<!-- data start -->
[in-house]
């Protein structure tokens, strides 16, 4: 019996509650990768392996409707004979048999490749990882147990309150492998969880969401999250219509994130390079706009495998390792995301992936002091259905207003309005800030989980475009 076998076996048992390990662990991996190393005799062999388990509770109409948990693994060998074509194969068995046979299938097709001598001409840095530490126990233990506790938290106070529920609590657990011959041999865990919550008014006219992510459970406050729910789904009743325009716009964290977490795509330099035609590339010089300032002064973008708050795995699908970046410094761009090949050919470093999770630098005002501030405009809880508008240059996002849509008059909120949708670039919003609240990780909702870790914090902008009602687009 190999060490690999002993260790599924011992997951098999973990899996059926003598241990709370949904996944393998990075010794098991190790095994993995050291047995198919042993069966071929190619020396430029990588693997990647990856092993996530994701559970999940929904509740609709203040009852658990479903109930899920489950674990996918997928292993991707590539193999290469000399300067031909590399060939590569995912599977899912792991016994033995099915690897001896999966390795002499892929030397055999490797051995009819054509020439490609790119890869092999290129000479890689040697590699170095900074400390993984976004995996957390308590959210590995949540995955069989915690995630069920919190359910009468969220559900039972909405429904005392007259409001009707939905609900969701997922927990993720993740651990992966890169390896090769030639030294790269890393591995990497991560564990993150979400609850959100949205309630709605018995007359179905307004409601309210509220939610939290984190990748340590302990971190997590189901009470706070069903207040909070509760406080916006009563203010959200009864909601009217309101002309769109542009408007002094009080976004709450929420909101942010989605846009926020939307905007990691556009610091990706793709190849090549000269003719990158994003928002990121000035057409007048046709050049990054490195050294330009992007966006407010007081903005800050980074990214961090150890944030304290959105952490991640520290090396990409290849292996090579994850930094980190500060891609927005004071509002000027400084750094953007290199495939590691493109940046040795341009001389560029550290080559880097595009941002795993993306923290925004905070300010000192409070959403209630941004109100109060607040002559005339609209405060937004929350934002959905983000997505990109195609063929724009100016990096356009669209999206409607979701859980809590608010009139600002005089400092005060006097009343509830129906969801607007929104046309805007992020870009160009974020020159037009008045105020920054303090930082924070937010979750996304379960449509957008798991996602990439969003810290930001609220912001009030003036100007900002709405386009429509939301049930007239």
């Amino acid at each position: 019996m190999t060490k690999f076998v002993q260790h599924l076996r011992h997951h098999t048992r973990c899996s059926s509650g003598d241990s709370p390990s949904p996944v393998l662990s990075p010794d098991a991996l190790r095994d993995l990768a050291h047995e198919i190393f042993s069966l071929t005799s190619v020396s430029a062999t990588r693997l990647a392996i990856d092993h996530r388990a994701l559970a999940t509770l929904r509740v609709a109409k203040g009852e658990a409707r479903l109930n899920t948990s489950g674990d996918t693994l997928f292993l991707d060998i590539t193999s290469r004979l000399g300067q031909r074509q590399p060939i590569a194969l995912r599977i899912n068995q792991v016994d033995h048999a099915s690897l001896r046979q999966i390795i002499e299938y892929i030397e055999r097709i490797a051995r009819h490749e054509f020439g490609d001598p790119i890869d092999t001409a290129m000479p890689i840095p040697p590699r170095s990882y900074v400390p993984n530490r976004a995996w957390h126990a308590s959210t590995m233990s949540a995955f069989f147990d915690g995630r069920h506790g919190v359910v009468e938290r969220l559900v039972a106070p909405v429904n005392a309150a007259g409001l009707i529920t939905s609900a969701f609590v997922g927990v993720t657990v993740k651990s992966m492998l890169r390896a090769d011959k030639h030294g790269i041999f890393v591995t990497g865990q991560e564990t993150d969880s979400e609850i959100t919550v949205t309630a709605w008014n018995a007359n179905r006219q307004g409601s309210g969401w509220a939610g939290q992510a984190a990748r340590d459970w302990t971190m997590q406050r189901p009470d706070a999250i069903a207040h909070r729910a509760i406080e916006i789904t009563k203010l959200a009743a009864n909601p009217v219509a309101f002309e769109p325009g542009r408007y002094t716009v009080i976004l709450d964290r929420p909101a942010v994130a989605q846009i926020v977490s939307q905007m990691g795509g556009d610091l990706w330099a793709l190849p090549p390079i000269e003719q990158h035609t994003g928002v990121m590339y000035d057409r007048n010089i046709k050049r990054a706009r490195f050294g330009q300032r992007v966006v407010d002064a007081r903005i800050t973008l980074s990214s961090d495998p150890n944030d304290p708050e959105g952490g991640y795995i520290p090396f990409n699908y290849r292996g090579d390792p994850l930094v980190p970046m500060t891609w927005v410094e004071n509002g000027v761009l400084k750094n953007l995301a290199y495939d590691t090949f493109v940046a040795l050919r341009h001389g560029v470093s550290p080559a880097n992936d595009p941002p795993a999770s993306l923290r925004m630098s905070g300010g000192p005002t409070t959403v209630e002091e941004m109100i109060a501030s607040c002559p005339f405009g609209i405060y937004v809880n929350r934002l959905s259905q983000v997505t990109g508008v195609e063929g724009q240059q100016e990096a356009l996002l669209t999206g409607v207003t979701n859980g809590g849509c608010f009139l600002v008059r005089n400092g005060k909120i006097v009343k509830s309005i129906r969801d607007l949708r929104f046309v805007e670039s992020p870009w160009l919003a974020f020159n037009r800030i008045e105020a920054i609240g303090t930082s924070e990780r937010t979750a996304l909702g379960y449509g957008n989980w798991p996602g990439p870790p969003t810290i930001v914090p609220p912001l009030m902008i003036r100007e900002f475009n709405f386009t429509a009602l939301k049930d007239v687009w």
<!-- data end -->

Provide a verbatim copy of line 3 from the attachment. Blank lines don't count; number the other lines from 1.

């Amino acid at each position: 019996m190999t060490k690999f076998v002993q260790h599924l076996r011992h997951h098999t048992r973990c899996s059926s509650g003598d241990s709370p390990s949904p996944v393998l662990s990075p010794d098991a991996l190790r095994d993995l990768a050291h047995e198919i190393f042993s069966l071929t005799s190619v020396s430029a062999t990588r693997l990647a392996i990856d092993h996530r388990a994701l559970a999940t509770l929904r509740v609709a109409k203040g009852e658990a409707r479903l109930n899920t948990s489950g674990d996918t693994l997928f292993l991707d060998i590539t193999s290469r004979l000399g300067q031909r074509q590399p060939i590569a194969l995912r599977i899912n068995q792991v016994d033995h048999a099915s690897l001896r046979q999966i390795i002499e299938y892929i030397e055999r097709i490797a051995r009819h490749e054509f020439g490609d001598p790119i890869d092999t001409a290129m000479p890689i840095p040697p590699r170095s990882y900074v400390p993984n530490r976004a995996w957390h126990a308590s959210t590995m233990s949540a995955f069989f147990d915690g995630r069920h506790g919190v359910v009468e938290r969220l559900v039972a106070p909405v429904n005392a309150a007259g409001l009707i529920t939905s609900a969701f609590v997922g927990v993720t657990v993740k651990s992966m492998l890169r390896a090769d011959k030639h030294g790269i041999f890393v591995t990497g865990q991560e564990t993150d969880s979400e609850i959100t919550v949205t309630a709605w008014n018995a007359n179905r006219q307004g409601s309210g969401w509220a939610g939290q992510a984190a990748r340590d459970w302990t971190m997590q406050r189901p009470d706070a999250i069903a207040h909070r729910a509760i406080e916006i789904t009563k203010l959200a009743a009864n909601p009217v219509a309101f002309e769109p325009g542009r408007y002094t716009v009080i976004l709450d964290r929420p909101a942010v994130a989605q846009i926020v977490s939307q905007m990691g795509g556009d610091l990706w330099a793709l190849p090549p390079i000269e003719q990158h035609t994003g928002v990121m590339y000035d057409r007048n010089i046709k050049r990054a706009r490195f050294g330009q300032r992007v966006v407010d002064a007081r903005i800050t973008l980074s990214s961090d495998p150890n944030d304290p708050e959105g952490g991640y795995i520290p090396f990409n699908y290849r292996g090579d390792p994850l930094v980190p970046m500060t891609w927005v410094e004071n509002g000027v761009l400084k750094n953007l995301a290199y495939d590691t090949f493109v940046a040795l050919r341009h001389g560029v470093s550290p080559a880097n992936d595009p941002p795993a999770s993306l923290r925004m630098s905070g300010g000192p005002t409070t959403v209630e002091e941004m109100i109060a501030s607040c002559p005339f405009g609209i405060y937004v809880n929350r934002l959905s259905q983000v997505t990109g508008v195609e063929g724009q240059q100016e990096a356009l996002l669209t999206g409607v207003t979701n859980g809590g849509c608010f009139l600002v008059r005089n400092g005060k909120i006097v009343k509830s309005i129906r969801d607007l949708r929104f046309v805007e670039s992020p870009w160009l919003a974020f020159n037009r800030i008045e105020a920054i609240g303090t930082s924070e990780r937010t979750a996304l909702g379960y449509g957008n989980w798991p996602g990439p870790p969003t810290i930001v914090p609220p912001l009030m902008i003036r100007e900002f475009n709405f386009t429509a009602l939301k049930d007239v687009w």